Contrary to popular belief, not all termites spend their time eating our homes – only 10% of the world’s 4,000+ species attack wood structures. Others eat dead grass, lichens and leaves, and some actually “farm” fungi as a food source. In Australian savannas, termites limit the severity of fires by removing dead grass in quantities equal to that processed by grazing mammals elsewhere.


Weevil Trachelophorus giraffa

Uploaded to Wikipedia Commons by AxelStrauss

They May Eat Dung and Rotting Fruit, But…

We may be repulsed by the fact that the world’s 7,000 dung beetles feed upon feces, but by burying dung they render it unavailable as breeding site for disease-bearing flies. And they bury quite a lot – in Australia, a single beetle population can process 1 ton of cattle manure each day!


Fruit flies appear as different from people as can be, but a number of their genes correspond in form and function to ours. In fact, fruit fly studies led to the all-important discovery genes are located on chromosomes. This tiny insect has contributed immeasurably to our understanding of cancer, birth defects, cardiovascular disease, aging and other health concerns.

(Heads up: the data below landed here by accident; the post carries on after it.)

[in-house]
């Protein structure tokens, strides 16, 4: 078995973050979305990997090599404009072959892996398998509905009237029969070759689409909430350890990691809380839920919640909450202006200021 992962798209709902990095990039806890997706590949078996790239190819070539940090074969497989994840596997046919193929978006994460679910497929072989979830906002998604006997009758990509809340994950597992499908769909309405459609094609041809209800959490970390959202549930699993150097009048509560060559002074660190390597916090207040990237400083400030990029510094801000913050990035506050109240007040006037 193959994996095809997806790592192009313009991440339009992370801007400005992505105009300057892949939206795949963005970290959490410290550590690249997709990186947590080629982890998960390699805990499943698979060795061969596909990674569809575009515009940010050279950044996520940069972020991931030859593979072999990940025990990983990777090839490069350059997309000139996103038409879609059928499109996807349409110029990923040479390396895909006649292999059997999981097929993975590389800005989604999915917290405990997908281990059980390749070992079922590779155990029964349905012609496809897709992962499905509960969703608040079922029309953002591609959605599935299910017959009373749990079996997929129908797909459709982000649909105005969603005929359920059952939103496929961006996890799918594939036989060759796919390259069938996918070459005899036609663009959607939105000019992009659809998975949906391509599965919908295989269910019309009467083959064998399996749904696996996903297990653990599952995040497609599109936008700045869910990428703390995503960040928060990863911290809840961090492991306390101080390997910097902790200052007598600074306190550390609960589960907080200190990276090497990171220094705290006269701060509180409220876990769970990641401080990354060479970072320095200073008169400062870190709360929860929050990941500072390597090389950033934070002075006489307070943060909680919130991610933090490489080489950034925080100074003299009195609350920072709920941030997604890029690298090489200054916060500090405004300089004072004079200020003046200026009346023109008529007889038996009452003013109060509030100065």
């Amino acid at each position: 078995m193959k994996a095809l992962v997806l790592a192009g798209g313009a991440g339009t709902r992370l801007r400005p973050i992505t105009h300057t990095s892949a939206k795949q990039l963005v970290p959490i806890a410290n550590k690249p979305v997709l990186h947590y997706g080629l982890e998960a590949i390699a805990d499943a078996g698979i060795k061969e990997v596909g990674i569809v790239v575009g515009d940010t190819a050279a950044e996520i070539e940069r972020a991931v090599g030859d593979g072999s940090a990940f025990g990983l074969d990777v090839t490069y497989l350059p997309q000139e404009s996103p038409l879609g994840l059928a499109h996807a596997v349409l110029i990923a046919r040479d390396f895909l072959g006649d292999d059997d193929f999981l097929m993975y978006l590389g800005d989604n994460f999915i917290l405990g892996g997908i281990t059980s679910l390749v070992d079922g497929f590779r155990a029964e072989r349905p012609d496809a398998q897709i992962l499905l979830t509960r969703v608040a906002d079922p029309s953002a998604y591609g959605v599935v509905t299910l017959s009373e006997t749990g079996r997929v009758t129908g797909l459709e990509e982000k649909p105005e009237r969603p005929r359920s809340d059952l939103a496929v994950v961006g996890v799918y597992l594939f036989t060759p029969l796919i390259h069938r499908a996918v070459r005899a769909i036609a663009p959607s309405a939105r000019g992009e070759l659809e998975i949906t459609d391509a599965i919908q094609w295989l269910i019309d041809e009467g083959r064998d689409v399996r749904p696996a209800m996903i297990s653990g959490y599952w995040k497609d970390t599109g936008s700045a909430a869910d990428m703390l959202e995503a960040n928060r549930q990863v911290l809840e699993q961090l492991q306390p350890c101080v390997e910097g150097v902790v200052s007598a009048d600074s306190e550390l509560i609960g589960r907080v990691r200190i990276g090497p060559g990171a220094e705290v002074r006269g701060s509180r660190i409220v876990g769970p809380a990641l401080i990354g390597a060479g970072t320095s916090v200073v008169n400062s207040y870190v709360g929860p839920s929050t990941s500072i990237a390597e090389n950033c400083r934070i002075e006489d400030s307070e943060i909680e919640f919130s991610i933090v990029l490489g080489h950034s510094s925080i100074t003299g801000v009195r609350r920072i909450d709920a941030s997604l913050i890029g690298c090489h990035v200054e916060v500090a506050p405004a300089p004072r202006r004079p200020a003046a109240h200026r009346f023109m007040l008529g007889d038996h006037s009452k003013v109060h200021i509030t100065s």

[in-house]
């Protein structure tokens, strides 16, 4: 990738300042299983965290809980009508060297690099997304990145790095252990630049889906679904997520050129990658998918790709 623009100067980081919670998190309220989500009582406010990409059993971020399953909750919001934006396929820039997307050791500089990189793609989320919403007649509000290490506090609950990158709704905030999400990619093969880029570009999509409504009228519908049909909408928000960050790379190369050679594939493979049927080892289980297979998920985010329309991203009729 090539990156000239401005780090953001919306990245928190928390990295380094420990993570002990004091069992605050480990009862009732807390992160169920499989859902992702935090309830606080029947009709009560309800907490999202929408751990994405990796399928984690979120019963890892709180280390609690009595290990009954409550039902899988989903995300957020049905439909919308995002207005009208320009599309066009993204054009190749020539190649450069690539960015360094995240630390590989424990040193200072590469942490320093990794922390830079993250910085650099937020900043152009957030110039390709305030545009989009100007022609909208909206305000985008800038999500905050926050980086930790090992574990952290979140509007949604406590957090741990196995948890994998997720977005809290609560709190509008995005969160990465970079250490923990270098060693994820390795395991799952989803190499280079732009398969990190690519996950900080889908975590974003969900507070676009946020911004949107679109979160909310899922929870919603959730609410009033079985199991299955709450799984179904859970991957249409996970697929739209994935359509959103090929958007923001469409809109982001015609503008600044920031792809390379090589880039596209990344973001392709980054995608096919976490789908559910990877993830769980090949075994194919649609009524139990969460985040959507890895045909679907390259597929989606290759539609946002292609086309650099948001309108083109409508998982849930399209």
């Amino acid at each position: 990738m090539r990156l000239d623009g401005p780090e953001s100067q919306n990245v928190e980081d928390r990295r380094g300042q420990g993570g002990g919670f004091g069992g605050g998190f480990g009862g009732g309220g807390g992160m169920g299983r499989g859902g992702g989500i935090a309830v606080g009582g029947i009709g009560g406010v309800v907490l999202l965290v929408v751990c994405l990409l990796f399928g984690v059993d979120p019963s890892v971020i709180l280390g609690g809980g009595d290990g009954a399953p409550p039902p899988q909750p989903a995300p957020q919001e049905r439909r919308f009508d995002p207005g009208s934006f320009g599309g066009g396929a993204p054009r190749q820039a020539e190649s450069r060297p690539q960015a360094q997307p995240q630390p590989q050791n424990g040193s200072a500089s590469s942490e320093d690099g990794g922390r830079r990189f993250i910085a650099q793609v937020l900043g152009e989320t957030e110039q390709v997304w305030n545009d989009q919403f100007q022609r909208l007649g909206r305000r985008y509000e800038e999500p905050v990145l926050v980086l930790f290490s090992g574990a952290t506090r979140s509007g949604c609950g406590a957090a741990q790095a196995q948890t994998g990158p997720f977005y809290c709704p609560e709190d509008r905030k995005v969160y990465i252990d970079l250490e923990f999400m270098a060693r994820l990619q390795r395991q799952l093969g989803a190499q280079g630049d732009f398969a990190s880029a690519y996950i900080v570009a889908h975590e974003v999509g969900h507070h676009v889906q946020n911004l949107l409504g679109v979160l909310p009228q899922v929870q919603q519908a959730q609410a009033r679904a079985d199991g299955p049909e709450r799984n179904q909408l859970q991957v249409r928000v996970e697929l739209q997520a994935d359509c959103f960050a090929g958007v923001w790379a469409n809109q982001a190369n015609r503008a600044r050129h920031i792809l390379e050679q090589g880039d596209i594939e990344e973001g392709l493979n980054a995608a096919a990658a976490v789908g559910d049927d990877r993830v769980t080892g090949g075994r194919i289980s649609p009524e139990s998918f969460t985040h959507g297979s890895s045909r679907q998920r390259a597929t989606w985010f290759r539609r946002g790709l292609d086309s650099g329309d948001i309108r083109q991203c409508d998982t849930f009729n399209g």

New Medicines and Promising Research

Insects produce compounds that kill cancer cells and viruses, prevent blood clots, and function in ways that cannot be mimicked by synthetic drugs. Cyclosporine, isolated from fungus that lives on beetles, prevents organ transplant rejection (I’ve used it for 20+ years on my cornea transplant), the defensive spray of cathedral termites contains novel antibacterial agents, and wasp venom shows promise in the treatment of degenerative neuronal disorders.


Tufted long-horned Beetle

Uploaded to Wikipedia Commons by Flickr upload bot

Drug resistant micro-organisms are being encountered with ever-increasing frequency, especially in hospitals. Medications modeled after the darkling beetle’s peptides may be effective in preventing the development of these “super germs”. Darkling beetle larvae, or mealworms, also have a long history as laboratory animals (and reptile food!).


The silkworm moth (Bombyx mori) is entirely dependent upon people for its survival…after 5,000+ years of captive breeding, it has lost the adaptations necessary for life in the wild. Each cocoon is comprised of a single silken thread measuring up to 3,000 feet in length. The moth’s value is not limited to silk production…genetic engineering techniques have yielded caterpillars that produce human medications instead of silk!